By Bad Seed
Amália Rodrigues was born and raised in Lisbon, Portugal and in her adult life reigned as "Queen of the Fado". There'll only ever be one Amália, although it is imperative that the Fado tradition be carried on by such artists as Mariza and others. It may seem odd, but Robert Plant, Jimmy Page and John Paul Jones know the Fado well, as do Bob Dylan, Van Morrison, Bruce Springsteen, Rod Stewart, Paul McCartney, Eric Clapton, Ian Moss, Jimmy Barnes to name but a few, and from yesteryear, "Blind" Lemon Jefferson, Blind Willie McTell, Robert (Leroy) Johnson, Lead Belly, and so many more... B.B. King continues to practice it also.
"Her father was a trumpet player and cobbler from Fundão who returned there when Amália was just over a year old, leaving her to live in Lisbon with her maternal grandmother in a deeply Catholic environment until she was 14, when her parents returned to the capital and she moved back in with them.
"She was known as the "Rainha do Fado" ("Queen of Fado") and was most influential in popularizing the fado worldwide. She was unquestionably the most important figure in the genre's development, by virtue of an innate interpretive talent carefully nurtured throughout a 40-year recording and stage career. Rodrigues' performances and choice of repertoire pushed Fado's boundaries and helped redefine it and reconfigure it for her and subsequent generations. In effect, Rodrigues wrote the rulebook on what fado could be and on how a female singer—or Fadista—should perform it, to the extent that she remains an unsurpassable model and an unending source of repertoire for all those who came afterwards. Rodrigues also remains the sole truly international star to have ever come out of Portugal, with an extensive international career between the 1950s and the 1970s, although in an era where such efforts were not as easily quantified as today. Other well-known international artists such as Madredeus, Dulce Pontes and Mariza have come close, however.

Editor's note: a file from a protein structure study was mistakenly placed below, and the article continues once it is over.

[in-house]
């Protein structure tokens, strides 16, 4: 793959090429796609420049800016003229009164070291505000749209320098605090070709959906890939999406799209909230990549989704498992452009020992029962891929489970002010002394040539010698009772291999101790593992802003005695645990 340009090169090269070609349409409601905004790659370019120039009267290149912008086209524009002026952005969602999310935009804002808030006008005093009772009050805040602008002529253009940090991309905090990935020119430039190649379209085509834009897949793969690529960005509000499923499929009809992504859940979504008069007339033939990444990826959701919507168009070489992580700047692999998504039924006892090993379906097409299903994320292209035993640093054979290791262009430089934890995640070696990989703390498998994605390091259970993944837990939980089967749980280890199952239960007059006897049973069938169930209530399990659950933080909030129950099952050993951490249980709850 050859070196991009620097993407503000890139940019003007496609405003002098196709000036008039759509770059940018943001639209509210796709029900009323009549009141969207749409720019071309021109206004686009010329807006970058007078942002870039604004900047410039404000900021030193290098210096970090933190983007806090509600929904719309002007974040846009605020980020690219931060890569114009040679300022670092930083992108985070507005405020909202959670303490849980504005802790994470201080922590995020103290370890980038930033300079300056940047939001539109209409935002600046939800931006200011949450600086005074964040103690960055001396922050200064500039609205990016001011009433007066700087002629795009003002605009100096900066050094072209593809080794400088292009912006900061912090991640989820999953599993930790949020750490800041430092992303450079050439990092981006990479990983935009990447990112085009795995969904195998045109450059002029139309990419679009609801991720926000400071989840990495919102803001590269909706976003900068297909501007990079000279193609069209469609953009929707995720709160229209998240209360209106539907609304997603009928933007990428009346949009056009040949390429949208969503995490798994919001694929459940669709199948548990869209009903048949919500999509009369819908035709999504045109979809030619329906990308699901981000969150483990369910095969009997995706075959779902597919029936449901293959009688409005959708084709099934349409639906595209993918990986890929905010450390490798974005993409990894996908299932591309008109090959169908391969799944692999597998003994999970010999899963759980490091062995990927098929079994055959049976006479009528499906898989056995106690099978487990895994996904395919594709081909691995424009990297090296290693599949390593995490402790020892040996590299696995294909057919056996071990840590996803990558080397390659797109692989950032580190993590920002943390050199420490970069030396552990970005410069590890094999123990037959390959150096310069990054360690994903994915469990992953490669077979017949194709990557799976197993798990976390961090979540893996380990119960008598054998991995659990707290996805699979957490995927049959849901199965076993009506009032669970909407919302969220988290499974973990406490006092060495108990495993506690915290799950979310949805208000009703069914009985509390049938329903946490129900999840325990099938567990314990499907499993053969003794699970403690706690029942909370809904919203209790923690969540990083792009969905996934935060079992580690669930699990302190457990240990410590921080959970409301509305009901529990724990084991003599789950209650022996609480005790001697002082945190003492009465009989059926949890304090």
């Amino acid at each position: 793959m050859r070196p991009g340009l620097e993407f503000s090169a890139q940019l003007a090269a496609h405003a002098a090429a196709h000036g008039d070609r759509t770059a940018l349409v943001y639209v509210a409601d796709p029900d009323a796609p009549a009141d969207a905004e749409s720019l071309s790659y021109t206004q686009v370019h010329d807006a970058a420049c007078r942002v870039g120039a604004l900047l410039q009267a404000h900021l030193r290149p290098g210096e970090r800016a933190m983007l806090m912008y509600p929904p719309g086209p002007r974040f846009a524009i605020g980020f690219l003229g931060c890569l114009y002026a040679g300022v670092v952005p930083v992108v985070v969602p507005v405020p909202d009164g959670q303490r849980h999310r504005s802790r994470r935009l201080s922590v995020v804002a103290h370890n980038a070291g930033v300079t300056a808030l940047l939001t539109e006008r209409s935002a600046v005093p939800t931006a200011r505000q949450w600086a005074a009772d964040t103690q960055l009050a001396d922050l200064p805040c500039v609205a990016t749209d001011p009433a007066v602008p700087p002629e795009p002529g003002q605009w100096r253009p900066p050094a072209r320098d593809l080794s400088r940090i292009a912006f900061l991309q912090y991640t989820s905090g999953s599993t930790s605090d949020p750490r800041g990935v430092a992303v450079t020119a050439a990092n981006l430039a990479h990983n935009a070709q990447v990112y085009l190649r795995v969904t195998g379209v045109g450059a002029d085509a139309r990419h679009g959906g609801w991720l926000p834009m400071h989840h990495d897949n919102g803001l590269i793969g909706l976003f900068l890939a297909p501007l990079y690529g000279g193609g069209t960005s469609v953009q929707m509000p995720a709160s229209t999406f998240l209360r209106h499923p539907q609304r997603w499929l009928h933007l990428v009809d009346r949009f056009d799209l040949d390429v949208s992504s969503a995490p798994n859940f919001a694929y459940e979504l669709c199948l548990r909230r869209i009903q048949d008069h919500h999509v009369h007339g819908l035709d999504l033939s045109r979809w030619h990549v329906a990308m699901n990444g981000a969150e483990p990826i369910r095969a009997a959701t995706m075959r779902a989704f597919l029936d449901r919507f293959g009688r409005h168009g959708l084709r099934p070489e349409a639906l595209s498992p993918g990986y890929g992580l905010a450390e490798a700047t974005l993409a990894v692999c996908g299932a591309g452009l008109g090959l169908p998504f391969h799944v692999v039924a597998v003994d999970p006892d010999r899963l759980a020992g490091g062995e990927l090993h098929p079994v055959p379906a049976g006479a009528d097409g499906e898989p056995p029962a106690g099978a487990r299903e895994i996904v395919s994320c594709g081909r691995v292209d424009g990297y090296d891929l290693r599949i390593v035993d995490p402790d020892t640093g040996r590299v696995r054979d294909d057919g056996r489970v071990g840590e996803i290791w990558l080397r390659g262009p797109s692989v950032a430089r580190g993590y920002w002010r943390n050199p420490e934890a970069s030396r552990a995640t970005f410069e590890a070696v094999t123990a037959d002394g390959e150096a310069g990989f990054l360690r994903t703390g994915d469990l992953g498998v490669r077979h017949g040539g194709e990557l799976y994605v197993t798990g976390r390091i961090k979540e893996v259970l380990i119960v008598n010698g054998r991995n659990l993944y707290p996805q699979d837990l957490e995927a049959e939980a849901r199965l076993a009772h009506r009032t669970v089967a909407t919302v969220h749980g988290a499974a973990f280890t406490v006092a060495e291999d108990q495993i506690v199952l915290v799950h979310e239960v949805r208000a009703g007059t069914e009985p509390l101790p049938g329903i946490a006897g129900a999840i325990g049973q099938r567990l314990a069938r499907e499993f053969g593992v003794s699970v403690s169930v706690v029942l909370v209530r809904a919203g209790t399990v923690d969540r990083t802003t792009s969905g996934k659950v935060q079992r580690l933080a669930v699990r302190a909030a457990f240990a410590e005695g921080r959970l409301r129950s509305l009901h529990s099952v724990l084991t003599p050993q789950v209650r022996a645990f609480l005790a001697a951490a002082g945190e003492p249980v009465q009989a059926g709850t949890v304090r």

"Rodrigues' parents had nine children: Vicente and Filipe, José and António (who both died in childhood), Amália, Celeste, Aninhas (who died at sixteen), Maria da Glória (who died shortly after birth), and Maria Odete. In 1940 Amália married Francisco Cruz, a lathe worker and amateur guitar player. They separated in 1943 and were divorced in 1946. In 1961, in Rio de Janeiro, she married César Seabra, a Brazilian engineer; they remained married until his death in 1997. She had no children."
Credits at start:
1.) Statue of King Afonso Henriques, conqueror of the city in 1147.
2.) Padrão dos Descobrimentos (Monument to the Discoveries), a monument to Prince Henry the Navigator and the Portuguese Age of Discovery, Lisbon.
3.) Belém Tower, built in the 1510s and a symbol of the Age of Discovery.
4.) Vasco da Gama Bridge over the Tagus river.
6.) Porto, Portugal. Douro River
7.) 25 de Abril Bridge
8.) Castelo Sao Jorge
9.) Monasterio dos Jerónimos (Jerónimos Monastery)
10.) National Palace, Sintra
11.) Velhas da Praia (Old women of the Beach) by Pedro Ferreira
Paintings of Amália in random order by: Pedro Leitao, Henrique Ribo, Fernando Carlos Lopes, Edwardo Malta, and Maluda.
NB. At frame 03:14.05 is a picture of Amália's family. Presumably that is her father in the pic. And at frame 03:50.06 is Amália's mother.
Thanks to my late father for introducing me to Amália, and now understand only too well why his "tears they fell like rain" when this lady sang.